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Drug patent push provides bipartisan meeting point

Rep. Jodey Arrington at the Capitol. Photo: Tom Williams/CQ-Roll Call via Getty Images

It's not every day that some of the most liberal Democrats in Congress team up with conservative Republicans on legislation addressing drug prices, but an unusual coalition is proving the issue may defy election-year partisanship.

Why it matters: House Budget Committee Chair Jodey Arrington's sponsorship of a plan to keep drugmakers from gaming the patent system highlights the increased scrutiny some influential Republicans are giving an industry the GOP has long allied itself with.

  • Arrington's push has raised some eyebrows in the pharmaceutical industry and highlights the continued pressure on the sector even after Democrats passed the Inflation Reduction Act to allow Medicare to negotiate drug prices.

Driving the news: The bill in question was unveiled last week and is also sponsored by progressive members including Reps. Lloyd Doggett and Pramila Jayapal.

  • It targets "patent thickets" — the practice of taking out overlapping patents around one drug that bill backers say drug companies use to fend off competition. They also delay the introduction of cheaper generics or biosimilars.
  • Arrington joked to Axios that teaming up with a liberal like Doggett means "we're either about to have transformational change that is desperately needed, or you should be looking over the horizon for the Four Horsemen of the Apocalypse."

What they're saying: Arrington acknowledged that his efforts had made the pharmaceutical industry "nervous," but said he is focused on patent system abuses, not on stopping innovation.

  • "That's how I see this," he said. "It is an anti-fraud [bill]. It's to prevent the defrauding of the [intellectual property] system and fleecing the taxpayers and patients as a result."

The other side: "Attacking innovation and myopically focusing on the number of patents a medicine has won't help lower costs for patients," Megan Van Etten, a spokesperson for the drug industry trade group PhRMA, told Axios when asked about the bill.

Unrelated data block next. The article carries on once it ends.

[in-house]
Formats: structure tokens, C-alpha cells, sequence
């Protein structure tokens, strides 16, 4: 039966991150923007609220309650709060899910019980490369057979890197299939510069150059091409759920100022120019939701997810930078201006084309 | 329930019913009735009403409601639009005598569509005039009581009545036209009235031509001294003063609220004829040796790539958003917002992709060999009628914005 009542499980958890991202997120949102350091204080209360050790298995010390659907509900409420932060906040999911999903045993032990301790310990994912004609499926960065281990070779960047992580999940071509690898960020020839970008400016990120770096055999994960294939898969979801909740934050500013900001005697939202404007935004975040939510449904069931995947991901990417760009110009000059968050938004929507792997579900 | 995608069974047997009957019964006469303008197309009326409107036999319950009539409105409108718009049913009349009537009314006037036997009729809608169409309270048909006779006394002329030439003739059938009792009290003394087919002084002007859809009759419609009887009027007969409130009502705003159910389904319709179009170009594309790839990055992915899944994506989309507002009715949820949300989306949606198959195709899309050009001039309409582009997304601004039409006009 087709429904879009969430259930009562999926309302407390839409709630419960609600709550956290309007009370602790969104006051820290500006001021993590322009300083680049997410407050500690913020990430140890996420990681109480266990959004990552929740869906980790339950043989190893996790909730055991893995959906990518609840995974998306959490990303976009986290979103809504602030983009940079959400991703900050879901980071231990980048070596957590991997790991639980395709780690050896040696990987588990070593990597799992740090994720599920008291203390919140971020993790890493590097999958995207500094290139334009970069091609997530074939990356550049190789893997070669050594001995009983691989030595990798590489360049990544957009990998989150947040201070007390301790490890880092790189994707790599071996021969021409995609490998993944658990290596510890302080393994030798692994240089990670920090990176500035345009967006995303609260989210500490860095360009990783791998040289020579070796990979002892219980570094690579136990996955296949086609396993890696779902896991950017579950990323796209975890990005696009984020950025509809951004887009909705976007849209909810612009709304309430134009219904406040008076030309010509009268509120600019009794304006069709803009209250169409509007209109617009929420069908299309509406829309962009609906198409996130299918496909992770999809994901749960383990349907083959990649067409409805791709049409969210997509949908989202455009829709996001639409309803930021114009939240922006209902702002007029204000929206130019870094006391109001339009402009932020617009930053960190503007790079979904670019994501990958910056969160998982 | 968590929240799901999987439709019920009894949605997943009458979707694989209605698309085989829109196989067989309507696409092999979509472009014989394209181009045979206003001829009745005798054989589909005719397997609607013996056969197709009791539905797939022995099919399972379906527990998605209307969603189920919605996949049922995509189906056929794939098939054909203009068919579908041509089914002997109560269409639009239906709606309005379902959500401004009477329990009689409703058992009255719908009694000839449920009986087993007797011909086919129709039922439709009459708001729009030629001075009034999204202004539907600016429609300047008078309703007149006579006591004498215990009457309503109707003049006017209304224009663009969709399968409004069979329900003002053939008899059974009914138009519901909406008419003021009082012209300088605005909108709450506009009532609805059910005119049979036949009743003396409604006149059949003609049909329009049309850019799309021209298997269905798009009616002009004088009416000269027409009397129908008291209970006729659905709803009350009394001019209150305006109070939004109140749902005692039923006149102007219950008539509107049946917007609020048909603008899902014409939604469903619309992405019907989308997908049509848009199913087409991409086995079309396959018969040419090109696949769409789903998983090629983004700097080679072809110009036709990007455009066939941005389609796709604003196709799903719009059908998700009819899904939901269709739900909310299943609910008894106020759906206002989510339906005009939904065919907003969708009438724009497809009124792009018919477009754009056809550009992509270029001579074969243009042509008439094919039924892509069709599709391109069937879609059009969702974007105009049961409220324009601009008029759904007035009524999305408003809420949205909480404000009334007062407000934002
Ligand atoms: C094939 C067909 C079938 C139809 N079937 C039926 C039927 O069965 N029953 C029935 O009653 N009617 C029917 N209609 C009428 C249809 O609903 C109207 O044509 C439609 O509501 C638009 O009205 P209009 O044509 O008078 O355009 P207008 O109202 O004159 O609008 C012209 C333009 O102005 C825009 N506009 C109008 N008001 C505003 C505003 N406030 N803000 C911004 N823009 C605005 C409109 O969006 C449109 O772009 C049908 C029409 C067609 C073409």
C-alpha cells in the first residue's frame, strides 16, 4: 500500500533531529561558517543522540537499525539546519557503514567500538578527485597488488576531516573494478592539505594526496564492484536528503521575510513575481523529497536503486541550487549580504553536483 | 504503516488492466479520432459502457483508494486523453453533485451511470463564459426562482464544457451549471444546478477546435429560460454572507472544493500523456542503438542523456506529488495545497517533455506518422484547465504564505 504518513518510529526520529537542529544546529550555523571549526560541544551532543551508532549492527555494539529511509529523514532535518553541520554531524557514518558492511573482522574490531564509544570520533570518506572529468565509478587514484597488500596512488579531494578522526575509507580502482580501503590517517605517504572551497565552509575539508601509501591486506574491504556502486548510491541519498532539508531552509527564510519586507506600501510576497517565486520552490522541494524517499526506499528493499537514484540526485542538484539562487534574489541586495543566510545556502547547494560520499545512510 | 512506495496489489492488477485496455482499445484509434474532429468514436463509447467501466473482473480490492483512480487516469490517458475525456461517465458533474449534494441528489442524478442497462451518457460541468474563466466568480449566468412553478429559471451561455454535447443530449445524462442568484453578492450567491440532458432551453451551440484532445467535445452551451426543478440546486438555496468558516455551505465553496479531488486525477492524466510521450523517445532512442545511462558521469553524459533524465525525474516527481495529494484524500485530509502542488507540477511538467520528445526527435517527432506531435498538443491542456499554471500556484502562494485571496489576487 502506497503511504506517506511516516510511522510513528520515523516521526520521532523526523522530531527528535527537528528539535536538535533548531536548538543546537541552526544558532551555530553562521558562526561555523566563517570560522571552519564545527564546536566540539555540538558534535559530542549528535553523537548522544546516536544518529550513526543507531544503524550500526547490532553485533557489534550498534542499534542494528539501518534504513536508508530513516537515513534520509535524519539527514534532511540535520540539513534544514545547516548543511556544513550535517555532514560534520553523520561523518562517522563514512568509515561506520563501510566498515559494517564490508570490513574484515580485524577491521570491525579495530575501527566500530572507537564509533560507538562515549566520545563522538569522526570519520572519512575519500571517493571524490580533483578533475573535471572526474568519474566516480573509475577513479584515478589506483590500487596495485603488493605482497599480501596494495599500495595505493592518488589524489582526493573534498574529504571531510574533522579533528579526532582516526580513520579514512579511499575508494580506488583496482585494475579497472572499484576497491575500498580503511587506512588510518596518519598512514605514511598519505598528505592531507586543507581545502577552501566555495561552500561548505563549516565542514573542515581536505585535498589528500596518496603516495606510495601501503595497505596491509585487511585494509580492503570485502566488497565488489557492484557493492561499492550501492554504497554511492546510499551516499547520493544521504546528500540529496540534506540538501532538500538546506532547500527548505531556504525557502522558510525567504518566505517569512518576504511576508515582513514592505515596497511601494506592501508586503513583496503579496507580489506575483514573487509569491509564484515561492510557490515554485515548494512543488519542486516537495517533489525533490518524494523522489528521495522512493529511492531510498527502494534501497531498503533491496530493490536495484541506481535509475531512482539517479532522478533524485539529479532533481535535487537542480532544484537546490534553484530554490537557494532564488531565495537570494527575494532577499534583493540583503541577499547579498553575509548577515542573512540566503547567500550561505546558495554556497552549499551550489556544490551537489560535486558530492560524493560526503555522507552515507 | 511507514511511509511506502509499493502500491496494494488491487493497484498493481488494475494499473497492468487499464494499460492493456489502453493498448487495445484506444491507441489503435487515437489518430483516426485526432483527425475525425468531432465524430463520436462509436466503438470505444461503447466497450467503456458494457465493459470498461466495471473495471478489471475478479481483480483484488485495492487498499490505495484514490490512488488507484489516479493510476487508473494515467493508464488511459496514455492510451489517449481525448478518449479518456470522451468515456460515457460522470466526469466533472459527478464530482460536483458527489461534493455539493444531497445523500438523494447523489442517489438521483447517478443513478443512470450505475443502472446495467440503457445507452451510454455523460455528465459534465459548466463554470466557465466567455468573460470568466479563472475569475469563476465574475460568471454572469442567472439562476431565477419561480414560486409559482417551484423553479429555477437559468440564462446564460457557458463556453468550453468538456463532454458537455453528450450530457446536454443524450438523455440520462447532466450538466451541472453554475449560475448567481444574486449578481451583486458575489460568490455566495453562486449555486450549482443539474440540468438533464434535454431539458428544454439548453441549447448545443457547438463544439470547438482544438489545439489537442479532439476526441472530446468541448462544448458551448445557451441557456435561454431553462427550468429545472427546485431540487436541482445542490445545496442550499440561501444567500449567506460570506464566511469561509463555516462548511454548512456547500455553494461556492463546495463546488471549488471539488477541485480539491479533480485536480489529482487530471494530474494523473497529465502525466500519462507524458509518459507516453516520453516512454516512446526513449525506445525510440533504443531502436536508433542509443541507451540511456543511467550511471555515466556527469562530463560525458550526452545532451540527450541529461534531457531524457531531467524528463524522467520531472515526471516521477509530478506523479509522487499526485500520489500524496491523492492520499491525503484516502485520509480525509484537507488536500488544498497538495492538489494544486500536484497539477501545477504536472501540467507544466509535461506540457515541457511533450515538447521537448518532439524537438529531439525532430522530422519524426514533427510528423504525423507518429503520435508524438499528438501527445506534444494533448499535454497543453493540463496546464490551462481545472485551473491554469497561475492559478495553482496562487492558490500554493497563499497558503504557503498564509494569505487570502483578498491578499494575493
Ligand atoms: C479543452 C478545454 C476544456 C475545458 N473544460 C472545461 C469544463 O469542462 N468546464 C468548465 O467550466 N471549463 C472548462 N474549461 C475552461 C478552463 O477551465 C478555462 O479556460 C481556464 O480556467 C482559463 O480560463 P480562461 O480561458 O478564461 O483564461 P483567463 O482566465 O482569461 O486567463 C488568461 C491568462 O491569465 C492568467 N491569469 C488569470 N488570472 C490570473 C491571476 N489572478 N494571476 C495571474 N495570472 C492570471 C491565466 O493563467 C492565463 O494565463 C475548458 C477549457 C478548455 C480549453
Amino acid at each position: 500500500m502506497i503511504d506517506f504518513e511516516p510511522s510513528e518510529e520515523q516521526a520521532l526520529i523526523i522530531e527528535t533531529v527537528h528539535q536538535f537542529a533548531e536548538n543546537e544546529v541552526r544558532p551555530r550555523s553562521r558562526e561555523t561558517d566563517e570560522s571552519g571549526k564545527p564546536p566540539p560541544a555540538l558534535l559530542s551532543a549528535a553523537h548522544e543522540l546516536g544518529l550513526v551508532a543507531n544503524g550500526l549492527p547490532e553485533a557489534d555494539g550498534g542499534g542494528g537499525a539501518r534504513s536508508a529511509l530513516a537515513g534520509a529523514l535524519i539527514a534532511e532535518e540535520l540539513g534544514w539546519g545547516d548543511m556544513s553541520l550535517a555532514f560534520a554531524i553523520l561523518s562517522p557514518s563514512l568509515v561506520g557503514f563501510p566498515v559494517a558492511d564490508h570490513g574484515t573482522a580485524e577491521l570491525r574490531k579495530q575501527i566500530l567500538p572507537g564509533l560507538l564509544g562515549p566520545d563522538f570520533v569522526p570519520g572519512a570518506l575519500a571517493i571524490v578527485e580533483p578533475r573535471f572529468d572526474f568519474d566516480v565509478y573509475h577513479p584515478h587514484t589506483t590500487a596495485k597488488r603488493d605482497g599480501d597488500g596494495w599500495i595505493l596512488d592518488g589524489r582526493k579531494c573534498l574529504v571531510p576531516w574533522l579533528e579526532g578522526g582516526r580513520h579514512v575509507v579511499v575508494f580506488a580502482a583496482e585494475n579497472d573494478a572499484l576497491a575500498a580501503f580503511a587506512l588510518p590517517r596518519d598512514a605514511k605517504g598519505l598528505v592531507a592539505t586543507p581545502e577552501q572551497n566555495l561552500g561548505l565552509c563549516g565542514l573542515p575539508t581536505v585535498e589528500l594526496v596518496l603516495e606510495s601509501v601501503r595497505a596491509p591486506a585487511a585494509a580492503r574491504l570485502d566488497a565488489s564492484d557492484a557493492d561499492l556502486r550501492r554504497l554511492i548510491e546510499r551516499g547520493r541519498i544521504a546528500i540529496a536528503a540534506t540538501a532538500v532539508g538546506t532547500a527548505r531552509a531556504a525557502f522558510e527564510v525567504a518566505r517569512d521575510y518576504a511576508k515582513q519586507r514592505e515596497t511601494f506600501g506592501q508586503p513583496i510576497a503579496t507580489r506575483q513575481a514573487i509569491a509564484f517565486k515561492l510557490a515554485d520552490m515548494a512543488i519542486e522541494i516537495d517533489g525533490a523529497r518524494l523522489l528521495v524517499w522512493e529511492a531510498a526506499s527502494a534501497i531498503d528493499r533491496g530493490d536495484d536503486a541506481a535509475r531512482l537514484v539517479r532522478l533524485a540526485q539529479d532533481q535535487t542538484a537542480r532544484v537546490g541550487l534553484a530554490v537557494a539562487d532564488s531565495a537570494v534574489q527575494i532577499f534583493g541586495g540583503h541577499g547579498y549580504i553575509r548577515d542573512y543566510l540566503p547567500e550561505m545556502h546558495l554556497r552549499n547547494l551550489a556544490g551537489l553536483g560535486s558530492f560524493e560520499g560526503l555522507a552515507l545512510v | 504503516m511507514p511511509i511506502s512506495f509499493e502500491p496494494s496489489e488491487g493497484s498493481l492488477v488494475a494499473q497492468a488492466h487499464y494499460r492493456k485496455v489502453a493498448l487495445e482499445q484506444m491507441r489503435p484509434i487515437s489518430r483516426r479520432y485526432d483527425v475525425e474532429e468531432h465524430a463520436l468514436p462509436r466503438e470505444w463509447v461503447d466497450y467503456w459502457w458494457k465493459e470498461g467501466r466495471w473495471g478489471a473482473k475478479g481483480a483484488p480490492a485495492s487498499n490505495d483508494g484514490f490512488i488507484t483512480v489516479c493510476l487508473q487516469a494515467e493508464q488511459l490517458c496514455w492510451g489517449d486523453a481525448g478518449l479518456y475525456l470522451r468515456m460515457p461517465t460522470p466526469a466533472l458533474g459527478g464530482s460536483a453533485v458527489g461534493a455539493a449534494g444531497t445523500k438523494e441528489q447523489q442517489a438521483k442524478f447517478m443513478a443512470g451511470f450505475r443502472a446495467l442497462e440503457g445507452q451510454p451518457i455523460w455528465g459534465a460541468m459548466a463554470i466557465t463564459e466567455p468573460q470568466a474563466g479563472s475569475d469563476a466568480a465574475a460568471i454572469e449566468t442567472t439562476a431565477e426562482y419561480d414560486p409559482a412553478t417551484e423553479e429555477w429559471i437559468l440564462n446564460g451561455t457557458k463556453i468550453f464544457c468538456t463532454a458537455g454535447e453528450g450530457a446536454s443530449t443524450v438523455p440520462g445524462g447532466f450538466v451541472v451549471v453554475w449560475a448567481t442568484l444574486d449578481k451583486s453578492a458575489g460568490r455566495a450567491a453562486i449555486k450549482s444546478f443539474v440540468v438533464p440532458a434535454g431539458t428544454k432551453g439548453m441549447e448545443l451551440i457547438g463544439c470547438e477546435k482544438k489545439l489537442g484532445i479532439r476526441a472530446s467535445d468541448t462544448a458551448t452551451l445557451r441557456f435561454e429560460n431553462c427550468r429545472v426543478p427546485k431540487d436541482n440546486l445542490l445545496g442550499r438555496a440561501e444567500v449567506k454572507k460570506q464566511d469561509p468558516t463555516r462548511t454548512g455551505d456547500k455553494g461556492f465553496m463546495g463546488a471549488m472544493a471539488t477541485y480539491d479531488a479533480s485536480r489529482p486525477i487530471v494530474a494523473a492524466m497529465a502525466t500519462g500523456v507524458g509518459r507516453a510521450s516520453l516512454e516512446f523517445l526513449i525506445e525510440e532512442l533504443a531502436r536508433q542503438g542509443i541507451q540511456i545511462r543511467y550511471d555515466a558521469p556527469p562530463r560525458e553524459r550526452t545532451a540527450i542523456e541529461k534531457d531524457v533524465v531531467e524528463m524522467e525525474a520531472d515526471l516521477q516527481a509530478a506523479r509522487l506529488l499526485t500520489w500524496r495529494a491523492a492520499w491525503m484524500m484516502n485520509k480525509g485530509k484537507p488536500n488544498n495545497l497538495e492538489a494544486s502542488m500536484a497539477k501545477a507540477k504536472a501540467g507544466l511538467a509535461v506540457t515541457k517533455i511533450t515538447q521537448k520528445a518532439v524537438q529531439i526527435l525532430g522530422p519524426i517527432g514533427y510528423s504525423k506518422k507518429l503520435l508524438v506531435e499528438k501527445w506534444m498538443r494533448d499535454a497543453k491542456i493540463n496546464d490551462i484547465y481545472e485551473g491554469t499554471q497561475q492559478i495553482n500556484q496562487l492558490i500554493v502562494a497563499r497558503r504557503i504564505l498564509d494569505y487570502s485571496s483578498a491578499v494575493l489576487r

• "If the bill sponsors really want to get more generics and biosimilars to people, then they should stop PBMs from making it harder to get them," she added.

Between the lines: Across the Capitol, a related bipartisan measure from Sens. John Cornyn and Richard Blumenthal also takes aim at preventing patent gaming.

  • Blumenthal told Axios that he is still pushing that plan and looking for a must-pass vehicle it can be attached to. "We came very close to attaching it to something at the end of last session," he said, declining to get into specifics.
  • "The main stumbling block is pharma's opposition," he added.
  • PhRMA argues that companies need to be able to use the intellectual property system to innovate after a drug is rolled out.
  • "The drug pricing provisions in the IRA already make it so difficult for companies to develop post-approval innovation, and this legislation would layer on antitrust uncertainty," Van Etten said of the Cornyn-Blumenthal bill.

What's next: Although some notable Republicans are backing these measures, it remains to be seen whether GOP leadership will agree to include them in any must-pass packages.

  • And Republicans are still strongly opposed to the IRA's Medicare drug price negotiations.
  • Still, Sen. Peter Welch, a lead sponsor of the Senate companion to Arrington's House measure, said the backing of some prominent conservatives is "hopeful."
  • Drug companies "just want to block competition," Welch said. "We're fed up with it, and you're seeing liberal Democrats and conservative Republicans [say] 'Enough.'"

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